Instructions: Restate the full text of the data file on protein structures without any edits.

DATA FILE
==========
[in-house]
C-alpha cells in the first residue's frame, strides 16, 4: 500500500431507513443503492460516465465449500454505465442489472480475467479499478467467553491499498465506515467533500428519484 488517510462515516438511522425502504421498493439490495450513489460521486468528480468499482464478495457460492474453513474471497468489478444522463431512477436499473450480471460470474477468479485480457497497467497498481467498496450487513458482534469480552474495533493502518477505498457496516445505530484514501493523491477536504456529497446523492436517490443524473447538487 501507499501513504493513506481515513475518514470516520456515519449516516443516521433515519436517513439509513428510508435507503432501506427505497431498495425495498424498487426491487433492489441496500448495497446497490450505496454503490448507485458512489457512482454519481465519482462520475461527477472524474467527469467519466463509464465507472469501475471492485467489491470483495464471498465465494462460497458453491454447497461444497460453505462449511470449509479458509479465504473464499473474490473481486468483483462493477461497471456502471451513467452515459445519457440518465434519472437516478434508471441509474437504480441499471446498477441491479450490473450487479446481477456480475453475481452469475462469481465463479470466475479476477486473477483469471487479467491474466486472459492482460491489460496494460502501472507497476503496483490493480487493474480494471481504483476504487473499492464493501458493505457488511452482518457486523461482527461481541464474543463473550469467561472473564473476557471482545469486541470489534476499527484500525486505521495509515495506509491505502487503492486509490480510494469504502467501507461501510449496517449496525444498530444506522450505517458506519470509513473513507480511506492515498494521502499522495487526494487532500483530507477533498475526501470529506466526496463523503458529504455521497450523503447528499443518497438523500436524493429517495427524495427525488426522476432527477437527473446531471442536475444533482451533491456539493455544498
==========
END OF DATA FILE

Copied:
[in-house]
C-alpha cells in the first residue's frame, strides 16, 4: 500500500431507513443503492460516465465449500454505465442489472480475467479499478467467553491499498465506515467533500428519484 488517510462515516438511522425502504421498493439490495450513489460521486468528480468499482464478495457460492474453513474471497468489478444522463431512477436499473450480471460470474477468479485480457497497467497498481467498496450487513458482534469480552474495533493502518477505498457496516445505530484514501493523491477536504456529497446523492436517490443524473447538487 501507499501513504493513506481515513475518514470516520456515519449516516443516521433515519436517513439509513428510508435507503432501506427505497431498495425495498424498487426491487433492489441496500448495497446497490450505496454503490448507485458512489457512482454519481465519482462520475461527477472524474467527469467519466463509464465507472469501475471492485467489491470483495464471498465465494462460497458453491454447497461444497460453505462449511470449509479458509479465504473464499473474490473481486468483483462493477461497471456502471451513467452515459445519457440518465434519472437516478434508471441509474437504480441499471446498477441491479450490473450487479446481477456480475453475481452469475462469481465463479470466475479476477486473477483469471487479467491474466486472459492482460491489460496494460502501472507497476503496483490493480487493474480494471481504483476504487473499492464493501458493505457488511452482518457486523461482527461481541464474543463473550469467561472473564473476557471482545469486541470489534476499527484500525486505521495509515495506509491505502487503492486509490480510494469504502467501507461501510449496517449496525444498530444506522450505517458506519470509513473513507480511506492515498494521502499522495487526494487532500483530507477533498475526501470529506466526496463523503458529504455521497450523503447528499443518497438523500436524493429517495427524495427525488426522476432527477437527473446531471442536475444533482451533491456539493455544498